The Rocks Will Echo Our Sorrow: The Forced Displacement of the Northern Sámi, by Elin Anna Labba

Review by Mack Hassler

“Therefore it was called Babel because there the  Lord confused the language of all.”
Genesis 11:9

                                                                       Reading Genesis by Marilynne Robinson (2024)

A monochrome book cover featuring a child on a boat with a mountain landscape in the background and the title "the rocks will echo our sorrow: the forced displacement of the northern sámi" by elin anna labba, translated by fiona graham.God is, I think, often disappointed in his chosen people as they scatter but never gives up on them.  This beautiful book is a very sad account of a politically motivated removal of an indigenous people from their homeland similar to the story of the Trail of Tears in early American history when Andrew Jackson signed off on the uprooting and movement of a number of our native American tribes Westward.  Similarly, the language and visual content reflects the Tower of Babel.  God made us do it.  But like so many of the stories in Genesis the human failings, as  much in God’s creation, produce beautiful shapes and patterns    Like botany, specifically now my Easter Lily new and perfectly shaped bells, in fact, almost an orchestra of the fluted bells on brass instruments keep opening up.  As Coleridge observes in his poem “Kubla Khan”: “a miracle of rare device” – both the natural world and this book.  Robinson argues in her new non-fiction book, The Rocks Will Echo Our Sorrow, that the stories in Genesis are made by human writers, including the final booming bell of the Hebrew writers in Christ himself.   For books, one language might be more efficient.  But the fall upward toward the huge trumpet bell of grace is a better gift.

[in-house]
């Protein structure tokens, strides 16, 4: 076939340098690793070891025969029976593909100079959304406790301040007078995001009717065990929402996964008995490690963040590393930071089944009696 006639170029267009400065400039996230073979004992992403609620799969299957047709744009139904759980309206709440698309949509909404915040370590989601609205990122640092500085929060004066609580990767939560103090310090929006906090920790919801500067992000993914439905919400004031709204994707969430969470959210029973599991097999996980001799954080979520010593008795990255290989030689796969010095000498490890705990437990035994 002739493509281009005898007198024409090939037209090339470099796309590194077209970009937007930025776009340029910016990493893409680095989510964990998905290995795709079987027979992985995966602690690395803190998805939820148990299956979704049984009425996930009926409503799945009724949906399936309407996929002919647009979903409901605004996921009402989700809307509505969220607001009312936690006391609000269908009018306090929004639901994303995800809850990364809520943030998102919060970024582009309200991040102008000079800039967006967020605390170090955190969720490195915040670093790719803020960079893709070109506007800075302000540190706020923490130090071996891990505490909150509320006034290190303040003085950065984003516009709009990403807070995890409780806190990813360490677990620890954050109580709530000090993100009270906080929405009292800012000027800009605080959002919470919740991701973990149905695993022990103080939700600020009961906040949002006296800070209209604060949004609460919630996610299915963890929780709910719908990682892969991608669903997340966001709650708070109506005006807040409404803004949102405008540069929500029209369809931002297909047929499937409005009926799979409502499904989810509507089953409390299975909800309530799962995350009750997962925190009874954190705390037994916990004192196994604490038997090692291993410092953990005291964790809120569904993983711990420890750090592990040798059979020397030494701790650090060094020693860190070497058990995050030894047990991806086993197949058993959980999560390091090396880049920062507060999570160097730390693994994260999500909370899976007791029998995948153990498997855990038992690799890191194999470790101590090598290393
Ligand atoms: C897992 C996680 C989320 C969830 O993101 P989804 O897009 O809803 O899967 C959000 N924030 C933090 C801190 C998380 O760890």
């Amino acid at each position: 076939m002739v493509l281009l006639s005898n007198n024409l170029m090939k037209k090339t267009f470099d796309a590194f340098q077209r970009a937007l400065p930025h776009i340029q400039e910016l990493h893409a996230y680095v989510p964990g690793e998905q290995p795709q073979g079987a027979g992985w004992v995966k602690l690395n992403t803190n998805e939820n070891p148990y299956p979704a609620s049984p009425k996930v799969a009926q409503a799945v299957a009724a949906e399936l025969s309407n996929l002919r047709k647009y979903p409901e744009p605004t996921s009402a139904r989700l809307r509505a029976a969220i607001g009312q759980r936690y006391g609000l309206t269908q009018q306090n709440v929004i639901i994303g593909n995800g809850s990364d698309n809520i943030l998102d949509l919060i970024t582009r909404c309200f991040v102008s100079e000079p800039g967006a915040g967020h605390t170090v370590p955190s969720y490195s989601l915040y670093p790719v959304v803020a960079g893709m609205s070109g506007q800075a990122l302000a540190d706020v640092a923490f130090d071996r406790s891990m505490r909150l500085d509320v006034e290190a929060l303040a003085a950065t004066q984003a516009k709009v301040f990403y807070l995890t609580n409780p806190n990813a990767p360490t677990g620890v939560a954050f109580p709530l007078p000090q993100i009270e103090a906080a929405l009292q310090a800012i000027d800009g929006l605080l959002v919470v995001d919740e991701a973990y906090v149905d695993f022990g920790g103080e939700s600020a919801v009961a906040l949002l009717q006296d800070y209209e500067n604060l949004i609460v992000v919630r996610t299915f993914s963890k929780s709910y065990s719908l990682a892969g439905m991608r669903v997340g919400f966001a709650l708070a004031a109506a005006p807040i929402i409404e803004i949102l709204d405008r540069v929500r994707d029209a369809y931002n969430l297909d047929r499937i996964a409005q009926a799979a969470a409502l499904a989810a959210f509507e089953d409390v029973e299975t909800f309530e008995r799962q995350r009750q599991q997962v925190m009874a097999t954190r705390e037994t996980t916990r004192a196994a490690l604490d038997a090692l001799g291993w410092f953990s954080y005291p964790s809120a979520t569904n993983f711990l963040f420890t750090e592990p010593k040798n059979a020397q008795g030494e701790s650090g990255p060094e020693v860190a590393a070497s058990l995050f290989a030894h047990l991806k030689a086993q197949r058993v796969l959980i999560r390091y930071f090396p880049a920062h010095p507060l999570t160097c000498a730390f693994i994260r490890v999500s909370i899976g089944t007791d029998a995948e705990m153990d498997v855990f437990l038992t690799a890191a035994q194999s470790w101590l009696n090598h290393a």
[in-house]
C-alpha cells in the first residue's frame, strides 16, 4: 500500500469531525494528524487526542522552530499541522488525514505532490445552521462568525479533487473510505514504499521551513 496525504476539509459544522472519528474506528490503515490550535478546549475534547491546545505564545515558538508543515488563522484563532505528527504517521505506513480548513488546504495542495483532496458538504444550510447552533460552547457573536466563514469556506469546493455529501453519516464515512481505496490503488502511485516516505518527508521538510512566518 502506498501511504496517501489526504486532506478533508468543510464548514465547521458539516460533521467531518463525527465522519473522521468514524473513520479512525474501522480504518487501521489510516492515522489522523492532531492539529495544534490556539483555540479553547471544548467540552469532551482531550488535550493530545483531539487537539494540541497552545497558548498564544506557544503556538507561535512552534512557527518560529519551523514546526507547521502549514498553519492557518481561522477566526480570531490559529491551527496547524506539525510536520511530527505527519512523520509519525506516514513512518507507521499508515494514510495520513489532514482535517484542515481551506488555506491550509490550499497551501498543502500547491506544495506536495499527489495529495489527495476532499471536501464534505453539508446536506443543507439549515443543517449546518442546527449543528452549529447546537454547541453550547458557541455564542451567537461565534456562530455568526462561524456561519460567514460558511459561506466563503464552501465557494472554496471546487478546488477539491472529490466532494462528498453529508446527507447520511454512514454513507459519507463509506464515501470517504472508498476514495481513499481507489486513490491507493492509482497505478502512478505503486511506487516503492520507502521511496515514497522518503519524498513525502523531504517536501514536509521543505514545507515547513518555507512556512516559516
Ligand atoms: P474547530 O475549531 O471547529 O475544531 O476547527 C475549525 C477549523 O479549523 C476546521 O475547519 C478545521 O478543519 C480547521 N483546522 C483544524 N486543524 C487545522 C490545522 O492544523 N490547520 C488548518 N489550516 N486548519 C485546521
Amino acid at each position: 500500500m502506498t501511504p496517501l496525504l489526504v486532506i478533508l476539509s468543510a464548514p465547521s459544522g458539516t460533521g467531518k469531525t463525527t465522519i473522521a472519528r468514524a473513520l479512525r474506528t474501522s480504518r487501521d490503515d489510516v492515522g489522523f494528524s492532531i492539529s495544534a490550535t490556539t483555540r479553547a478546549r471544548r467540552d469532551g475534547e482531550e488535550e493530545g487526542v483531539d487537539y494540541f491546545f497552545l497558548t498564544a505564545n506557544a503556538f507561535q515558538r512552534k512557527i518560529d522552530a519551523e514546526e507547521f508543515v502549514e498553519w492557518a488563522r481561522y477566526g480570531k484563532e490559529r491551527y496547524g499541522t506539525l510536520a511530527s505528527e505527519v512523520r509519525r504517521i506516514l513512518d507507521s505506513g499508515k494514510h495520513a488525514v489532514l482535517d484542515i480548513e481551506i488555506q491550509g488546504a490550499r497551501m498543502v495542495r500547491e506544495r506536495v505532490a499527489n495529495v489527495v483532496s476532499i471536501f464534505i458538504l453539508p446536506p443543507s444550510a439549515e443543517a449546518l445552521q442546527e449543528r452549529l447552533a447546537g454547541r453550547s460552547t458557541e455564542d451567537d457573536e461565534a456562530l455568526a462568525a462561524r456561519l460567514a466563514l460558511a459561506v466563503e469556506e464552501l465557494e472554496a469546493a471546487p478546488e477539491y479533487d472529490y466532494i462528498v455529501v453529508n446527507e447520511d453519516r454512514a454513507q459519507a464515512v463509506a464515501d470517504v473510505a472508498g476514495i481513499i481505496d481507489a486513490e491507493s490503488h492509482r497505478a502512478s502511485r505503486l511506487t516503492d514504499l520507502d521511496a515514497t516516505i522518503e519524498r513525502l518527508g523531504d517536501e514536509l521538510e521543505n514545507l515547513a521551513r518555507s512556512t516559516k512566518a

The North Sami journalist Elin Anna Labba arranges a large gathering with variety and elegance in her language while the English translation by Fiona Graham (both writers have won awards for their work) adds the further “bells” needed to appreciate the Sámi original   None of these grace notes would have been needed if it had not been for Babel.   Poems and first-person Memoir prose by the Sami themselves who had to leave.  A long Glossary of the strange words in Northern Sami and an index in the English translation are included.  Most unusual is a translation of the legal and political “Convention” agreed to by the governments of Norway and Sweden that seals the sad fate of these people.  (I once saw a thick English translation of Hitler’s Mein Kampf and felt as if I should burn it, but it was a well-made book.)  The Sami “Convention” has its own horror. Conversely, many personal black and white photos with Sami script allow the reader to see the script, so exotic to me as though looking at a stone inscription of the Latin— seeing Vergil and Cicero with no spaces between the words.

The Rocks Will Echo Our Sorrow is a lovely and well-made book of translation, and it includes some important history. The original Sami text by Labba gave the history, probably, to the voters and concerned people who need it   But the University of Minnesota Press has now given many more readers in this land of Babel the chance to see and to sense the fate of a sad population of people with a story so similar to the endurance we imposed on many of our Native Americans.  And this version of the story, also, includes many great photos of the reindeer who had to suffer as well. It is a very fine example of Babel at work in print.

The Rocks Will Echo Our Sorrow: The Forced Displacement of the Northern Sámi, by Elin Anna Labba, translated by Fiona Graham (University of Minnesota Press, Minneapolis, 2024, 168 pages, 64 b&w photos, $22.95 cloth.

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